It’s almost getting easy to forget just how massive Lamb of God’s 2004 album Ashes of the Wake was when it dropped, here all these extreme years later. But, seriously, this thing packed so much of a punch and it’s still incredible. I can verify this, because I’ve been re-examining it closely for today’s analysis and, yeah, fuck yeah, this thing is still a monster.
That’s why we recently inducted it into our Hall of Fame—in our 200th issue, to boot. The album deserves that sort of attention, and today we’re taking a closer look at it, ranking the songs from worst to best, with the end result being the finest moment on this most finest of modern metal albums, one that deservedly got the band into the big leagues, leading the new wave of American heavy metal straight into the charts, but with absolutely no compromises along the way.
11. Remorse Is for the Dead
There’s not really any bad songs on this album, there are just songs that are really good and songs that are extremely fucking good. Closer “Remorse Is for the Dead,” well, I always felt this album went on a song or two too long, so this one kinda suffers being placed where it is. Listen to it alone, man, it’s a winner, they’re all winners. But it’s definitely in the second tier of these amazing songs, and kinda banished to last place here almost because of album placement and one kinda annoying vocal line at 3:09 that lasts for like six seconds, if we’re really splitting hairs. The Pantera mosh at the end rules, though, and the drumming is suitably bonkers and the vibe ominous as the album comes to a close. The fact that this is as “bad” as it gets shows how amazing this album is.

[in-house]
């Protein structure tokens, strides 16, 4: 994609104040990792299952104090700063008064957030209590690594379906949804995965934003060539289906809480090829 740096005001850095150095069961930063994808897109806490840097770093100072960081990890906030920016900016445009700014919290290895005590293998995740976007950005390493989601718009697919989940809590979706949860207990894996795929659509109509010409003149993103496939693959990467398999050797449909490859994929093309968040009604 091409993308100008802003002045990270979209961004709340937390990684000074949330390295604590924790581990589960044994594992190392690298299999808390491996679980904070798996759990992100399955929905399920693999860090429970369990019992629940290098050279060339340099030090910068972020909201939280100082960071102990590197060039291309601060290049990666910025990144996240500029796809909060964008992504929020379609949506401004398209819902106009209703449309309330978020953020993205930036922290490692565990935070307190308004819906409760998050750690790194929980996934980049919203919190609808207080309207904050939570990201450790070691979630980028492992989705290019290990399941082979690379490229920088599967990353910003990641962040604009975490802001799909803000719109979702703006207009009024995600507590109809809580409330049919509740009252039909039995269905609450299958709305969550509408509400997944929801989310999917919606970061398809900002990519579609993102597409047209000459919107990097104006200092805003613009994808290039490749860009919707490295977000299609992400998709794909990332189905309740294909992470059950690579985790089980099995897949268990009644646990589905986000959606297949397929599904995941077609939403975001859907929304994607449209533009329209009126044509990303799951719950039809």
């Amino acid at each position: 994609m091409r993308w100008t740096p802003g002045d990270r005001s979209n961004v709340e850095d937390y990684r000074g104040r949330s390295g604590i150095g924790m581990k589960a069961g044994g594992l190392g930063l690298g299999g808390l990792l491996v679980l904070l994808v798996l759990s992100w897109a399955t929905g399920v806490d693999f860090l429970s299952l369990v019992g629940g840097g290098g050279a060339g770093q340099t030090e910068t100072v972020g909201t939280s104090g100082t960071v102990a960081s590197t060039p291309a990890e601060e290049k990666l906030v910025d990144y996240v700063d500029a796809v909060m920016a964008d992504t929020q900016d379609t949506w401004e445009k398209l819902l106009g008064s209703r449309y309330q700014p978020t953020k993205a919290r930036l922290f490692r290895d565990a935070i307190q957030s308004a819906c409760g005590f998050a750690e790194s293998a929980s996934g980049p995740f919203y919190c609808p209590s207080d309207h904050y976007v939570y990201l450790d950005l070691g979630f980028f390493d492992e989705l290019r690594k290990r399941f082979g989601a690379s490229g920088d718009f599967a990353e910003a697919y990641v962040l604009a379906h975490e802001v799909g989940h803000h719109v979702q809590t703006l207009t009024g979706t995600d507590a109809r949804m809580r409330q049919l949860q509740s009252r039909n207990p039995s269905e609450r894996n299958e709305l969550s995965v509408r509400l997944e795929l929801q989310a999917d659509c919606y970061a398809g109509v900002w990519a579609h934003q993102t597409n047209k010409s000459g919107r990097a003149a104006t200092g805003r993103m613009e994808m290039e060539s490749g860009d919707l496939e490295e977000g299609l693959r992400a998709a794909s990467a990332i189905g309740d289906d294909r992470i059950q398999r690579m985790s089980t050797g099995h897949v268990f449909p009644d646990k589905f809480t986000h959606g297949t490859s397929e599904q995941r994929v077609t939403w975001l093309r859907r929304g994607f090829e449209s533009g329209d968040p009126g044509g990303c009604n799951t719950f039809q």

10. Break You
Definitely one of the album’s forgotten tracks, at least to me, “Break You” does have that great fast part that kicks in shortly after a minute or so has passed, but the core of the song is a sludge trawl that works quite well, and the intense groove part that makes up the song’s climax is an example of how to make groove metal not suck. Not amazing but nowhere near bad, just a solid deep cut on an album that is basically excellent through and through.
9. What I’ve Become
I love this song’s buildup, and when the band lock in around the two minute mark, this song is undeniable. That huge riff at 2:26 is to die for, as brain dead as it may be. The screaming that takes it all home near the end is powerful, making this another great but kinda-forgotten deep cut.
8. Now You’ve Got Something to Die For
Ah, yes, been waiting a number of years to say this: I don’t really like this song that much, the way the band sort of drop an early chorus right off the bat then go into a somewhat ineffective double-time sprint… I dunno, it just never added up to me as much as many of the other songs on the album did, and I find placing it as track 3 to be a bit of a downer (I realize the world disagrees with me on this, and you should buy the June issue to get some insight into the writing of this very song). At this point in their career, Lamb of God weren’t exactly capable of duds, but this song just always felt like it threw up a wall (the chorus) right when I was starting to groove to it, or something. The two riffs at the end that just get slower and slower totally kill it, though, as does the hail-Testament riffing at the song’s midpoint.
7. Blood of the Scribe